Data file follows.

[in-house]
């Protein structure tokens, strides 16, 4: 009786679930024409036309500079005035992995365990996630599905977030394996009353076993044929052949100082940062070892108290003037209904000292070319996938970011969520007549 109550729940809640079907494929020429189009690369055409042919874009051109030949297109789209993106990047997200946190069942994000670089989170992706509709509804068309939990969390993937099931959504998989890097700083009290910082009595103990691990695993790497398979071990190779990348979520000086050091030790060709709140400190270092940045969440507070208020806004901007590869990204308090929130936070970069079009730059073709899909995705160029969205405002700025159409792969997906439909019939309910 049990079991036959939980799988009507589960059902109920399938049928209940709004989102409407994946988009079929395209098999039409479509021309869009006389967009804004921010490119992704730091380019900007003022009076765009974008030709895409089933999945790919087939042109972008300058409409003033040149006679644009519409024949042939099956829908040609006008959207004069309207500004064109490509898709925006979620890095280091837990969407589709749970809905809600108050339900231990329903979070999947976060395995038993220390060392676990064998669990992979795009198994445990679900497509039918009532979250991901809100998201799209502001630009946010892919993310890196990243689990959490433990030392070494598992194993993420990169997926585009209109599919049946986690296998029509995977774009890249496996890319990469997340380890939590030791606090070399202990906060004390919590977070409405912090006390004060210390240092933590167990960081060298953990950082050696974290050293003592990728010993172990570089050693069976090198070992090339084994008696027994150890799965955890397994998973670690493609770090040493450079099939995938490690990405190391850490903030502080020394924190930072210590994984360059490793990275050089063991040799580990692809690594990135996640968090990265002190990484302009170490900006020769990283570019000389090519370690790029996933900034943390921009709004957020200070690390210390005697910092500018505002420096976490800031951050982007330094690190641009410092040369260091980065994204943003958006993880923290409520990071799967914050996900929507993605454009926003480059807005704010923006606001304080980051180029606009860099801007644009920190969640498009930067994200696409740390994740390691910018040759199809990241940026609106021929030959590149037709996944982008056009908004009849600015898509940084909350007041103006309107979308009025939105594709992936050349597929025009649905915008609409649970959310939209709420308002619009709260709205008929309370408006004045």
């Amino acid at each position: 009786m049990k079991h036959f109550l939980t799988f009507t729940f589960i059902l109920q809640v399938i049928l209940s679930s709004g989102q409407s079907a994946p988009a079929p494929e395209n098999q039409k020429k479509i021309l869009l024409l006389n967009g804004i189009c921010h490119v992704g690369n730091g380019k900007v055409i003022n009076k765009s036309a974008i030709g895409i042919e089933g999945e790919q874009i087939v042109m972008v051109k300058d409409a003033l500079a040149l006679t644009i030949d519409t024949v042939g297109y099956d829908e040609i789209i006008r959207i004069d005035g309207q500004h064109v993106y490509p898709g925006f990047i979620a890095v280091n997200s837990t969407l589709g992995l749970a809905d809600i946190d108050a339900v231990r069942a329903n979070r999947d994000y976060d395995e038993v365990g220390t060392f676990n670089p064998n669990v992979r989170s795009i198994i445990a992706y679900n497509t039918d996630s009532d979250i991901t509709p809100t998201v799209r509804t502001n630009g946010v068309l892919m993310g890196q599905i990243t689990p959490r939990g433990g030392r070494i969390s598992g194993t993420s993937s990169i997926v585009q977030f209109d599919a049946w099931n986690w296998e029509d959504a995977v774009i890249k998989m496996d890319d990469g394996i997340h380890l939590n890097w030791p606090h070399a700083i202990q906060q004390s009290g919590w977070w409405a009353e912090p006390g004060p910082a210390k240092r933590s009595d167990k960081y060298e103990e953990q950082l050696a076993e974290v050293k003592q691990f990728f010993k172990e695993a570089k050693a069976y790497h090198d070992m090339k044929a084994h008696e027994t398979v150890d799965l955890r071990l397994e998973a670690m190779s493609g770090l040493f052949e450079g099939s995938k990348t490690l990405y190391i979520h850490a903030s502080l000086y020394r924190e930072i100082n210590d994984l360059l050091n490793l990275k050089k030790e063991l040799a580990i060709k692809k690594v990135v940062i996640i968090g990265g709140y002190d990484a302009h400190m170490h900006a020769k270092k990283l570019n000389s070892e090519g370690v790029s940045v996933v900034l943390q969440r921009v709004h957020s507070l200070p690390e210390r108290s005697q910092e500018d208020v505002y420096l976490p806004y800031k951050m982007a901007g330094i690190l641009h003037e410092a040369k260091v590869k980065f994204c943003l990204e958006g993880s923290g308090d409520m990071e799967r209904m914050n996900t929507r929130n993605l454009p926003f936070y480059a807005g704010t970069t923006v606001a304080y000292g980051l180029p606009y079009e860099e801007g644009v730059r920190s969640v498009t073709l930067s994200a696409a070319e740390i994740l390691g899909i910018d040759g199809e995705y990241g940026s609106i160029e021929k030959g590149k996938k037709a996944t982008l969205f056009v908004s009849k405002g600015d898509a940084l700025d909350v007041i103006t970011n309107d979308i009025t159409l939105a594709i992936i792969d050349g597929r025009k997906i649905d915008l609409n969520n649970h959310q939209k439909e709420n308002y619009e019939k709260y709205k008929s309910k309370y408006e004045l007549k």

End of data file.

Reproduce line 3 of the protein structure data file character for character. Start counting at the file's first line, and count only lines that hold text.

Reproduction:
């Amino acid at each position: 009786m049990k079991h036959f109550l939980t799988f009507t729940f589960i059902l109920q809640v399938i049928l209940s679930s709004g989102q409407s079907a994946p988009a079929p494929e395209n098999q039409k020429k479509i021309l869009l024409l006389n967009g804004i189009c921010h490119v992704g690369n730091g380019k900007v055409i003022n009076k765009s036309a974008i030709g895409i042919e089933g999945e790919q874009i087939v042109m972008v051109k300058d409409a003033l500079a040149l006679t644009i030949d519409t024949v042939g297109y099956d829908e040609i789209i006008r959207i004069d005035g309207q500004h064109v993106y490509p898709g925006f990047i979620a890095v280091n997200s837990t969407l589709g992995l749970a809905d809600i946190d108050a339900v231990r069942a329903n979070r999947d994000y976060d395995e038993v365990g220390t060392f676990n670089p064998n669990v992979r989170s795009i198994i445990a992706y679900n497509t039918d996630s009532d979250i991901t509709p809100t998201v799209r509804t502001n630009g946010v068309l892919m993310g890196q599905i990243t689990p959490r939990g433990g030392r070494i969390s598992g194993t993420s993937s990169i997926v585009q977030f209109d599919a049946w099931n986690w296998e029509d959504a995977v774009i890249k998989m496996d890319d990469g394996i997340h380890l939590n890097w030791p606090h070399a700083i202990q906060q004390s009290g919590w977070w409405a009353e912090p006390g004060p910082a210390k240092r933590s009595d167990k960081y060298e103990e953990q950082l050696a076993e974290v050293k003592q691990f990728f010993k172990e695993a570089k050693a069976y790497h090198d070992m090339k044929a084994h008696e027994t398979v150890d799965l955890r071990l397994e998973a670690m190779s493609g770090l040493f052949e450079g099939s995938k990348t490690l990405y190391i979520h850490a903030s502080l000086y020394r924190e930072i100082n210590d994984l360059l050091n490793l990275k050089k030790e063991l040799a580990i060709k692809k690594v990135v940062i996640i968090g990265g709140y002190d990484a302009h400190m170490h900006a020769k270092k990283l570019n000389s070892e090519g370690v790029s940045v996933v900034l943390q969440r921009v709004h957020s507070l200070p690390e210390r108290s005697q910092e500018d208020v505002y420096l976490p806004y800031k951050m982007a901007g330094i690190l641009h003037e410092a040369k260091v590869k980065f994204c943003l990204e958006g993880s923290g308090d409520m990071e799967r209904m914050n996900t929507r929130n993605l454009p926003f936070y480059a807005g704010t970069t923006v606001a304080y000292g980051l180029p606009y079009e860099e801007g644009v730059r920190s969640v498009t073709l930067s994200a696409a070319e740390i994740l390691g899909i910018d040759g199809e995705y990241g940026s609106i160029e021929k030959g590149k996938k037709a996944t982008l969205f056009v908004s009849k405002g600015d898509a940084l700025d909350v007041i103006t970011n309107d979308i009025t159409l939105a594709i992936i792969d050349g597929r025009k997906i649905d915008l609409n969520n649970h959310q939209k439909e709420n308002y619009e019939k709260y709205k008929s309910k309370y408006e004045l007549k």